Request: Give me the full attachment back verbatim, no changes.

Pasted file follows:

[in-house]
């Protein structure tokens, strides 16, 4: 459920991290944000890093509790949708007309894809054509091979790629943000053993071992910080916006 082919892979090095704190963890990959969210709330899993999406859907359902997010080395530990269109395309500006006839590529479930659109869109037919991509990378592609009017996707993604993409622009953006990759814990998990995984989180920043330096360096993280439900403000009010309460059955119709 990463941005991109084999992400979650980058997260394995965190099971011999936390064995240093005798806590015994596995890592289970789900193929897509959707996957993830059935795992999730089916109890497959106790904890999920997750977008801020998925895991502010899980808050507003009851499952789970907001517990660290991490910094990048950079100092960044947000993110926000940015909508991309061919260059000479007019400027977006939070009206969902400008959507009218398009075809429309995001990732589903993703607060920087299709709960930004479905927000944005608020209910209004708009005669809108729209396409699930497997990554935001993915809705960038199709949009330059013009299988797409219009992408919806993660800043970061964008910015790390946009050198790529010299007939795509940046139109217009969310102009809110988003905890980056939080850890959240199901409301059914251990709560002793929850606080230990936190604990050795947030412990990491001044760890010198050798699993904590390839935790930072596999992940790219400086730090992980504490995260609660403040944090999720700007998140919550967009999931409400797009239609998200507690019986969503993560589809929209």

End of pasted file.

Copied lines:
[in-house]
């Protein structure tokens, strides 16, 4: 459920991290944000890093509790949708007309894809054509091979790629943000053993071992910080916006 082919892979090095704190963890990959969210709330899993999406859907359902997010080395530990269109395309500006006839590529479930659109869109037919991509990378592609009017996707993604993409622009953006990759814990998990995984989180920043330096360096993280439900403000009010309460059955119709 990463941005991109084999992400979650980058997260394995965190099971011999936390064995240093005798806590015994596995890592289970789900193929897509959707996957993830059935795992999730089916109890497959106790904890999920997750977008801020998925895991502010899980808050507003009851499952789970907001517990660290991490910094990048950079100092960044947000993110926000940015909508991309061919260059000479007019400027977006939070009206969902400008959507009218398009075809429309995001990732589903993703607060920087299709709960930004479905927000944005608020209910209004708009005669809108729209396409699930497997990554935001993915809705960038199709949009330059013009299988797409219009992408919806993660800043970061964008910015790390946009050198790529010299007939795509940046139109217009969310102009809110988003905890980056939080850890959240199901409301059914251990709560002793929850606080230990936190604990050795947030412990990491001044760890010198050798699993904590390839935790930072596999992940790219400086730090992980504490995260609660403040944090999720700007998140919550967009999931409400797009239609998200507690019986969503993560589809929209």